(We’ve just had Memorial Day, here in the USA, when we especially commemorate those who have died fighting our wars, and we place flowers, as well, on the graves of all of our deceased loved ones.)
The wheel turns once again to this:
the image of your going
that appalling, horrid yesterday.
Old wounds stir beneath their scars
memories of anguish, fear, and disarray–
the sudden darkness
of your life’s closing parenthesis.
Yet anniversaries are not required
for our in memoriam—
let those who think so
take their yearly flowers to your grave.
They’ll soon forget again. They do not know
the way you visit constantly
as earth, the air, the water, …fire…
as reminding, unseen amulet,
as the in-dwelling, the abruptly
disappearing dream at dawn,
the little pause over a cup at noon,
the lengthening shadow on the lawn—
in the gut-pull of gravity,
split-second, as each sinking sun is set.
—for a friend on the occasion of his seventy-something birthday
Now as you approach that swinging door
And think this day you’ve just arrived, before
You realize you’re also leaving seventy and more,
Do not be sad, and do not fear;
You get to keep this number for another year.
What’s in a number anyway? No more
Than abstract stuff enough to bore
To songlessness a moody troubadour
Or make a turnip shed a tear
Or take the rooster out of Chanticleer.
No, it’s not the numeral that we deplore
But tendencies of an outworn folklore
To make one seem a dinosaur
When it is perfectly, quite clear
To one’s own mind: “I’m not as I appear.”
In one’s own mind, one is eleven evermore:
One day a cowboy, next a sagamore,
Then a young blade barefoot on the shore
Lit up by love, crushed by a cruel sneer.
The feelings do not age, they persevere.
So let us spit the bitter in the cuspidor,
Immortalize the sweetness in a metaphor
And raise our voices in a great “Encore!”
This birthday thing’s a time for cheer,
A time for more than one more beer.
And if you come a little bit footsore,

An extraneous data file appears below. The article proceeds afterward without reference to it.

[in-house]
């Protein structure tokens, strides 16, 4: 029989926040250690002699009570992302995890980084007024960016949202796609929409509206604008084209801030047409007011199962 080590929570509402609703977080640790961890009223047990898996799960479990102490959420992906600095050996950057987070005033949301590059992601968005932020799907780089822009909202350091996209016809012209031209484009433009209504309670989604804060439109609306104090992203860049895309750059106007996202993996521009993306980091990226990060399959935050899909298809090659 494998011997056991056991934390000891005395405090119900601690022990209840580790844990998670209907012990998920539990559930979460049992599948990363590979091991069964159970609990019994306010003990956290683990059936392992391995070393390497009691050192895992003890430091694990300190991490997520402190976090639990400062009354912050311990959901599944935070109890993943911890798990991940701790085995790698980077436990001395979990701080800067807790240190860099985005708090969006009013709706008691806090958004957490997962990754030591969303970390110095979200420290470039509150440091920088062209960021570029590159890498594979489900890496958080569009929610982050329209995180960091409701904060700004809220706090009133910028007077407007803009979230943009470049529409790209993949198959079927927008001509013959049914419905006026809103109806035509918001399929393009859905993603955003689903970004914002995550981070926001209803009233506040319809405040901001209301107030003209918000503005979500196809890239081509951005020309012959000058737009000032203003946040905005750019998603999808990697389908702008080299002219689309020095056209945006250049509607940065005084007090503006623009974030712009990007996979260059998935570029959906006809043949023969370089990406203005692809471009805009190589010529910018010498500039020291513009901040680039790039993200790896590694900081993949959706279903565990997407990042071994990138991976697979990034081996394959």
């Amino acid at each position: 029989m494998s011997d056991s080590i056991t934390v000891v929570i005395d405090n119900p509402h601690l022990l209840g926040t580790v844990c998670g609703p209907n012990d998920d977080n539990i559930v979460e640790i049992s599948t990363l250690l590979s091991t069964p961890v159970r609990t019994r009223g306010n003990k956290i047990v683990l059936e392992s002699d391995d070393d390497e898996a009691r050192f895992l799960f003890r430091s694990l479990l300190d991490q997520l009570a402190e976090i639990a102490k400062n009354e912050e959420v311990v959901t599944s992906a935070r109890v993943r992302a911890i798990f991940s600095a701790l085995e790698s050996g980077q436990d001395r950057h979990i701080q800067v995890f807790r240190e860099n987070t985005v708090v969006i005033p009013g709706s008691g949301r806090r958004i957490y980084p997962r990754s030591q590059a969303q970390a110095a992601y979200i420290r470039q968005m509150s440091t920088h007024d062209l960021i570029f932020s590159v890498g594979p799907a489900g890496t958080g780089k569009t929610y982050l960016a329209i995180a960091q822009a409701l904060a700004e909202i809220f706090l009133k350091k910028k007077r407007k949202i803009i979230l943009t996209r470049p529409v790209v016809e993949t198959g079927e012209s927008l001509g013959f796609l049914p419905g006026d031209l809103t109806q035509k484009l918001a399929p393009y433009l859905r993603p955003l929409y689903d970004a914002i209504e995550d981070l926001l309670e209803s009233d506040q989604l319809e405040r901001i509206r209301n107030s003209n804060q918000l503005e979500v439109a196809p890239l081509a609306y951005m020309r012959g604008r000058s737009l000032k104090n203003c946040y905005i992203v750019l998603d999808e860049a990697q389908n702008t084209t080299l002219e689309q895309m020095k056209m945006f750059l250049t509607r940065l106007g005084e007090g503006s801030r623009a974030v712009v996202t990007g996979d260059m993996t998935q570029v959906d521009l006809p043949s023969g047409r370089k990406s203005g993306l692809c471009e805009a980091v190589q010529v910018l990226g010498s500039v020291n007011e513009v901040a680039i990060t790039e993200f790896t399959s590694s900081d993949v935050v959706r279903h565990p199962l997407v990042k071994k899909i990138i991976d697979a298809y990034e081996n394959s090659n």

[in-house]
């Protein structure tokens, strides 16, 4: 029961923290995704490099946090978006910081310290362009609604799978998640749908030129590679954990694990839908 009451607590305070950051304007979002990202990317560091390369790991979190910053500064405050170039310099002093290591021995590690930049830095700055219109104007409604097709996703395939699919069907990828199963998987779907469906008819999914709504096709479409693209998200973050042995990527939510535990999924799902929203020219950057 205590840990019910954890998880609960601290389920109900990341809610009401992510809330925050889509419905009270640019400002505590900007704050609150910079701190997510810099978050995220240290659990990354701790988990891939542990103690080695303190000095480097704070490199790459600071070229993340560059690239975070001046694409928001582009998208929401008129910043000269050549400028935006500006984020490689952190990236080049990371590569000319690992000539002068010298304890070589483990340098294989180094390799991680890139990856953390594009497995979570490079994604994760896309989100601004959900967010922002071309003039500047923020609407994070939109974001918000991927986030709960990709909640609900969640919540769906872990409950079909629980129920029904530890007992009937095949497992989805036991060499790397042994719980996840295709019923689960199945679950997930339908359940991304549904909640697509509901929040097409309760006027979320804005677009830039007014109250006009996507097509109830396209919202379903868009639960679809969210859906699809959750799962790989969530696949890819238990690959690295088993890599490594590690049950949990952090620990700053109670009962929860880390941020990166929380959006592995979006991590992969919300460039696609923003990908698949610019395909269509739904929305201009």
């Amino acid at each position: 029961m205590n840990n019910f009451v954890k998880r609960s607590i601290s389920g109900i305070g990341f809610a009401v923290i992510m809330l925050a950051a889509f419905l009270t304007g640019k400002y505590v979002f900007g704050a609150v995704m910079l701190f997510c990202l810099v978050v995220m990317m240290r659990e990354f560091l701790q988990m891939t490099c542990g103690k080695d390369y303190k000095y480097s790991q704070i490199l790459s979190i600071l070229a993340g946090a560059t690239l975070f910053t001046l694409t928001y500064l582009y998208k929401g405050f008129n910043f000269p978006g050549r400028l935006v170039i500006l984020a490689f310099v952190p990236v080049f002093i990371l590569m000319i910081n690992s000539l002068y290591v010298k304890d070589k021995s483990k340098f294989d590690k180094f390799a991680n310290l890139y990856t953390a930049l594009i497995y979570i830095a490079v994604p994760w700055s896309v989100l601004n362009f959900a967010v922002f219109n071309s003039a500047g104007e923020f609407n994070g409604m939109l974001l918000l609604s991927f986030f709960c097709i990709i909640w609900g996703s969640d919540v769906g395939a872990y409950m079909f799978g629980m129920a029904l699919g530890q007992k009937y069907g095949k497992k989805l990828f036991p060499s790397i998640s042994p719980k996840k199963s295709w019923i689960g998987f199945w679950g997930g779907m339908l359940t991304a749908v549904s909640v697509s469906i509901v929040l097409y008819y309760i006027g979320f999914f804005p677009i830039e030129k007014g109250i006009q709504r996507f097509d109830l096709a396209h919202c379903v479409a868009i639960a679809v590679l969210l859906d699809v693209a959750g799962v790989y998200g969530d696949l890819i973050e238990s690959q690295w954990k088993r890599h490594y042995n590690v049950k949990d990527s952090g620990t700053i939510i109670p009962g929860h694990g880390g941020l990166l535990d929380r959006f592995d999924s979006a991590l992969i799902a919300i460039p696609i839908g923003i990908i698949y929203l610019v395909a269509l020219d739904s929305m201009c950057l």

Wearing a birthday suit unlike the one you wore
Into this life—this life that you adore—
So what? You are still you, still dear,
But best of all, you are still here.
she was a dumpster digger
of an undetermined age
a little strumpet left
to cruise the city streets
hurting fighting dirty
when a trumpet-playing hand
in the Salvation Army band
lifted her up from misery
took her to shelterland
“Hallelujah” was the name we
gave her when we took her home
we cleaned her double paws
we fed her fish and love and
just plain “Lulu” she became
not cute not pretty she is
small and oddly beautiful
a true fur person of droll
asymmetrical black markings
on a fluffy coat dull gold
with wise yellow eyes
mooting the question whether
felines really do have souls
since winter’s come she has
the job of watching snow
leaving her customary station
on the piano by the metronome
she jumps to a wide windowsill
as soon as flakes begin to fall
there she remains a sentinel
until snow stops she simply
stares quite statuesquely still
it’s harder now with getting old
yet there’s a grit about her
watching there—like a survivor
pondering a once-known time
or place where it was very cold
. LULU, SNOW WATCHER
They are not mean, but meaning to be kind,
the ones whose work it is to bring him here–
merely a job to do, to hold and steer
an old man who is frail, half-blind,
toward a sunny bench where he may find
companionship in leafy atmosphere–
perhaps a little bird to tweet some cheer
and take him out of his own mind.
Here, everything is new under the sun:
the spill of light climbs up a tree
a little breast of sand temples the ants
a chickadee bows like a tiny nun
upon a branch, to hear the pink soliloquy
of a wild rose, dressed for the dance.
All is circumstance.
Seated between mirth and agony
no longer wishing to foresee
no longer slave to memory
his ancientness, still as a garden gnome,
waits for whoever comes to fetch him home.
. IN A GARDEN OF GIVENS